When choosing cooking oils, there are lots of options available. If you want to have a positive impact on your health, the following oils are a great place to start:

Olive oil

As the world's most beloved cooking oil, olive oil is a staple in pantries and tables across the globe. Olive oil is incredibly versatile, with its subtle grassy flavour ideal for savoury recipes, sweet baking, and cold dressings alike. When it comes to nutrition, olive oil is rich in vitamin E, which is a powerful antioxidant. It also includes a healthy monounsaturated fat called oleic acid, which may have anticancer and anti-inflammatory properties. The smoke point of olive oil is also ideal, with 176°C great for baking and a wide array of recipes.

Avocado oil

Avocados have grown in popularity over the last decade, with the oil of this delicious fruit increasingly used for cooking purposes. It has a fairly neutral taste, and can be used in much the same way as olive oil. The nutritional composition of avocado oil also shares many similarities with olive oil, including a high percentage of heart-healthy oleic acid fats. Some of the compounds in avocado oil may help to lower blood pressure. Avocado oil has a smoke point of 271°C, which makes it great for deep frying and other forms of high-heat cooking.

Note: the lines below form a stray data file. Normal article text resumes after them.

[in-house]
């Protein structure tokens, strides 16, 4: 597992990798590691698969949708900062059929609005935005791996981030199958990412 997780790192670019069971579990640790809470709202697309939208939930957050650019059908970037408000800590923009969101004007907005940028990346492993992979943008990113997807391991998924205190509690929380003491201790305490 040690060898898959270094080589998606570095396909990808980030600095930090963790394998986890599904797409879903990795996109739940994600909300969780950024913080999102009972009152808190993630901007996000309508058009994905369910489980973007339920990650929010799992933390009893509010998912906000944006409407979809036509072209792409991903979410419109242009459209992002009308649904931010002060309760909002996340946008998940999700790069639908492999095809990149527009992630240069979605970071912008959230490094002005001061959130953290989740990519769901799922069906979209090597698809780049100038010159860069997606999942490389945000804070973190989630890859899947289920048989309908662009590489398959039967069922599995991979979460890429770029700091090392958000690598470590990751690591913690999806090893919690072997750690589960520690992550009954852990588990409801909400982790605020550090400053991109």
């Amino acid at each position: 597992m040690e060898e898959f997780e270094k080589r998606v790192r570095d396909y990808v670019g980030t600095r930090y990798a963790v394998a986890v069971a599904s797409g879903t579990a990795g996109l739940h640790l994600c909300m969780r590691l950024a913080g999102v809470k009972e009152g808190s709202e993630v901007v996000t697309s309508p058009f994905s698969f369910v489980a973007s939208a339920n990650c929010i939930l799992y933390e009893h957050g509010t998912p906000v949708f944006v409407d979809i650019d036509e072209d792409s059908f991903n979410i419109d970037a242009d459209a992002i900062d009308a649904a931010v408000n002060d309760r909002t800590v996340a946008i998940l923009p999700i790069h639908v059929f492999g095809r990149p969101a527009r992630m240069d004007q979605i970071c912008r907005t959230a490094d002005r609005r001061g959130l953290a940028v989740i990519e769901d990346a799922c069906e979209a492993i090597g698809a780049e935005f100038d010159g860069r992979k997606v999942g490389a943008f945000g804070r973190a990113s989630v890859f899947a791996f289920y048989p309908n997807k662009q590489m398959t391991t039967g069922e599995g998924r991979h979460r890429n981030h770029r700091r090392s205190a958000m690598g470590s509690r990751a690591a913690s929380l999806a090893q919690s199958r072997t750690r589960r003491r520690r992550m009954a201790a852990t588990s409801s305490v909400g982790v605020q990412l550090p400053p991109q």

Sesame oil

Sesame oil has long been used in Asian cultures, and it's increasingly used across the west. This oil is often used to saute meats, and it works great for dressings and marinades. Dark sesame oil has a fairly strong nutty taste, and untoasted sesame oil has a very neutral flavour. This oil is high in sesamol and sesaminol, both of which are heart-healthy antioxidants. According to studies, these antioxidants may provide neuroprotective effects against certain diseases. Sesame oil has a medium-high smoke point of 210°C.

Hemp seed oil

Hemp seed oil is increasingly popular thanks to growing health awareness in the community. This oil is darker and more intense than olive and vegetable oils, so it's not ideal for all applications. Hemp seed oil is great for roasted veggies, winter soups, and stir-fries, and it also works great unheated as a salad or cereal dressing. This powerful oil is packed with healthy omega-3 fats, which aid with heart health, brain health, and immune system support. It does have a low smoke point at just 165°C, however, so it's not a good choice for frying.

Coconut oil

This delicious oil is loved the world over for its unique taste and nutritional benefits. When used for cooking, coconut oil has a sweet nutty flavour that works great with savoury and sweet dishes alike. It contains a unique composition of fatty acids, including high amounts of the saturated fat lauric acid and lots of medium-chain fatty acids like caprylic and capric acid. Coconut oil has a smoke point of 175°C and is highly resistant to oxidation at high heat, which makes it ideal for frying and other high-heat cooking methods.

If you want to supercharge your health with natural cooking oils, Healthy Being has lots of great options available. From everyday meals to baking adventures, from dressings and sauces to woks and frying pans, our oils are perfect for a range of recipes and cooking methods.